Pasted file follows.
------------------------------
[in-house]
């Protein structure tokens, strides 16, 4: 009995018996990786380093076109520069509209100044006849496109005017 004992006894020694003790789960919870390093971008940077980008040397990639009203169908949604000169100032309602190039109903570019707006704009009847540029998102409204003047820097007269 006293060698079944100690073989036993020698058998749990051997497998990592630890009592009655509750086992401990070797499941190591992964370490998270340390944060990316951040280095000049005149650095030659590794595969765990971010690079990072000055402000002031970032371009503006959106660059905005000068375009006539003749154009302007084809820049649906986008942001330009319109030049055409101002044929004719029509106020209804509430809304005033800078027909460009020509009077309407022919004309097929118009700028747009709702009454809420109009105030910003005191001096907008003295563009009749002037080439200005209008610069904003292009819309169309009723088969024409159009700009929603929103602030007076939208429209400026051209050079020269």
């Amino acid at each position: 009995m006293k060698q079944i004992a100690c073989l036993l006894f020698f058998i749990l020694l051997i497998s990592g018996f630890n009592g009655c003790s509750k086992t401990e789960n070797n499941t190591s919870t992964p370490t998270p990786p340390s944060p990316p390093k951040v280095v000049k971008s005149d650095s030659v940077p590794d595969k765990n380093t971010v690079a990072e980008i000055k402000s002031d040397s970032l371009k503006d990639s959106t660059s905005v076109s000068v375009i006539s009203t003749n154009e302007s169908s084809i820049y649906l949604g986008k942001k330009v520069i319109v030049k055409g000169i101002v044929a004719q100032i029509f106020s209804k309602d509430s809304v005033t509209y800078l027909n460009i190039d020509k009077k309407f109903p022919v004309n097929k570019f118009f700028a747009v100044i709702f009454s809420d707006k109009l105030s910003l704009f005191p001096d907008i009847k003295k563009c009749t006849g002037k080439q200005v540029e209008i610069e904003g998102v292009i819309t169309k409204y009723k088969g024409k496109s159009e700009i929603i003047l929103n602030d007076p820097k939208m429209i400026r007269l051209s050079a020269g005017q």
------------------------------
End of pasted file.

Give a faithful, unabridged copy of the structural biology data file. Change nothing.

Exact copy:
[in-house]
């Protein structure tokens, strides 16, 4: 009995018996990786380093076109520069509209100044006849496109005017 004992006894020694003790789960919870390093971008940077980008040397990639009203169908949604000169100032309602190039109903570019707006704009009847540029998102409204003047820097007269 006293060698079944100690073989036993020698058998749990051997497998990592630890009592009655509750086992401990070797499941190591992964370490998270340390944060990316951040280095000049005149650095030659590794595969765990971010690079990072000055402000002031970032371009503006959106660059905005000068375009006539003749154009302007084809820049649906986008942001330009319109030049055409101002044929004719029509106020209804509430809304005033800078027909460009020509009077309407022919004309097929118009700028747009709702009454809420109009105030910003005191001096907008003295563009009749002037080439200005209008610069904003292009819309169309009723088969024409159009700009929603929103602030007076939208429209400026051209050079020269």
């Amino acid at each position: 009995m006293k060698q079944i004992a100690c073989l036993l006894f020698f058998i749990l020694l051997i497998s990592g018996f630890n009592g009655c003790s509750k086992t401990e789960n070797n499941t190591s919870t992964p370490t998270p990786p340390s944060p990316p390093k951040v280095v000049k971008s005149d650095s030659v940077p590794d595969k765990n380093t971010v690079a990072e980008i000055k402000s002031d040397s970032l371009k503006d990639s959106t660059s905005v076109s000068v375009i006539s009203t003749n154009e302007s169908s084809i820049y649906l949604g986008k942001k330009v520069i319109v030049k055409g000169i101002v044929a004719q100032i029509f106020s209804k309602d509430s809304v005033t509209y800078l027909n460009i190039d020509k009077k309407f109903p022919v004309n097929k570019f118009f700028a747009v100044i709702f009454s809420d707006k109009l105030s910003l704009f005191p001096d907008i009847k003295k563009c009749t006849g002037k080439q200005v540029e209008i610069e904003g998102v292009i819309t169309k409204y009723k088969g024409k496109s159009e700009i929603i003047l929103n602030d007076p820097k939208m429209i400026r007269l051209s050079a020269g005017q």